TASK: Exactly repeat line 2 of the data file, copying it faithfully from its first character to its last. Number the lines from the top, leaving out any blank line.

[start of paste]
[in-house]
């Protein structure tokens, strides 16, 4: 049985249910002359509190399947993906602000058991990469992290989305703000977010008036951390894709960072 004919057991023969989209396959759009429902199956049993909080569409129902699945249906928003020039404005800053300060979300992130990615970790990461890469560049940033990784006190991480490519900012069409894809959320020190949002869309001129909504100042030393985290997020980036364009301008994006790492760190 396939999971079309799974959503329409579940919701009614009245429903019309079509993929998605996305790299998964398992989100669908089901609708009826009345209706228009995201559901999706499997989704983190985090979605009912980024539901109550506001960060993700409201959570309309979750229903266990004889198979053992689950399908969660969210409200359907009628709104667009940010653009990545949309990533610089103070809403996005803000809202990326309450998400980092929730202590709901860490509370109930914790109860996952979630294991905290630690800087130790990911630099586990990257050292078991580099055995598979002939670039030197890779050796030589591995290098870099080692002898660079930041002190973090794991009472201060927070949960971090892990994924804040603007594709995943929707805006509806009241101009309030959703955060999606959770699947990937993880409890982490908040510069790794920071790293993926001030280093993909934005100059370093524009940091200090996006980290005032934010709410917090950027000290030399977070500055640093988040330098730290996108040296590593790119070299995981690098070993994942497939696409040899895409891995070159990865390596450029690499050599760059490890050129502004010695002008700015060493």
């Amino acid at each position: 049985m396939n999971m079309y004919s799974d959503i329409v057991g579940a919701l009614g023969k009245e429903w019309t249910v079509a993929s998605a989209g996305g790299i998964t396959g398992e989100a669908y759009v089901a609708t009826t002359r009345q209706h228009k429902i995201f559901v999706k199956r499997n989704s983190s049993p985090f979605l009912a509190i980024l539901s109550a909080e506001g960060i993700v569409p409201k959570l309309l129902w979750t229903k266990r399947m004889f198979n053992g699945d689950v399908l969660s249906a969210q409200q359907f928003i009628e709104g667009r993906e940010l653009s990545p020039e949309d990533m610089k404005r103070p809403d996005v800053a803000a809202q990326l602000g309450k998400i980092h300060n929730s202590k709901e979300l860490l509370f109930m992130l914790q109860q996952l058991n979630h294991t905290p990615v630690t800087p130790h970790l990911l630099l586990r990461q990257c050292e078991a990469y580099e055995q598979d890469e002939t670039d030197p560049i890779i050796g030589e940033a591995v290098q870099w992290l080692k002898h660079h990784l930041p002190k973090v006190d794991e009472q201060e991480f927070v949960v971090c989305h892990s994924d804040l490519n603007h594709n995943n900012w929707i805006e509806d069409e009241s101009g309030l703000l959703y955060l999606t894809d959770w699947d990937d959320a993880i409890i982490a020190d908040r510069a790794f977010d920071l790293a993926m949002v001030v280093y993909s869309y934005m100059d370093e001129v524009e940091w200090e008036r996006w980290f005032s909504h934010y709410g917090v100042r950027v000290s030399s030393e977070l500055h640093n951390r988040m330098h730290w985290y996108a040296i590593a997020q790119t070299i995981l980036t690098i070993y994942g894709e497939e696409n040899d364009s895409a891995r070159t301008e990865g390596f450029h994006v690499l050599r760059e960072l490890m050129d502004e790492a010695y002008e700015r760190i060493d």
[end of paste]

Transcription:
């Protein structure tokens, strides 16, 4: 049985249910002359509190399947993906602000058991990469992290989305703000977010008036951390894709960072 004919057991023969989209396959759009429902199956049993909080569409129902699945249906928003020039404005800053300060979300992130990615970790990461890469560049940033990784006190991480490519900012069409894809959320020190949002869309001129909504100042030393985290997020980036364009301008994006790492760190 396939999971079309799974959503329409579940919701009614009245429903019309079509993929998605996305790299998964398992989100669908089901609708009826009345209706228009995201559901999706499997989704983190985090979605009912980024539901109550506001960060993700409201959570309309979750229903266990004889198979053992689950399908969660969210409200359907009628709104667009940010653009990545949309990533610089103070809403996005803000809202990326309450998400980092929730202590709901860490509370109930914790109860996952979630294991905290630690800087130790990911630099586990990257050292078991580099055995598979002939670039030197890779050796030589591995290098870099080692002898660079930041002190973090794991009472201060927070949960971090892990994924804040603007594709995943929707805006509806009241101009309030959703955060999606959770699947990937993880409890982490908040510069790794920071790293993926001030280093993909934005100059370093524009940091200090996006980290005032934010709410917090950027000290030399977070500055640093988040330098730290996108040296590593790119070299995981690098070993994942497939696409040899895409891995070159990865390596450029690499050599760059490890050129502004010695002008700015060493």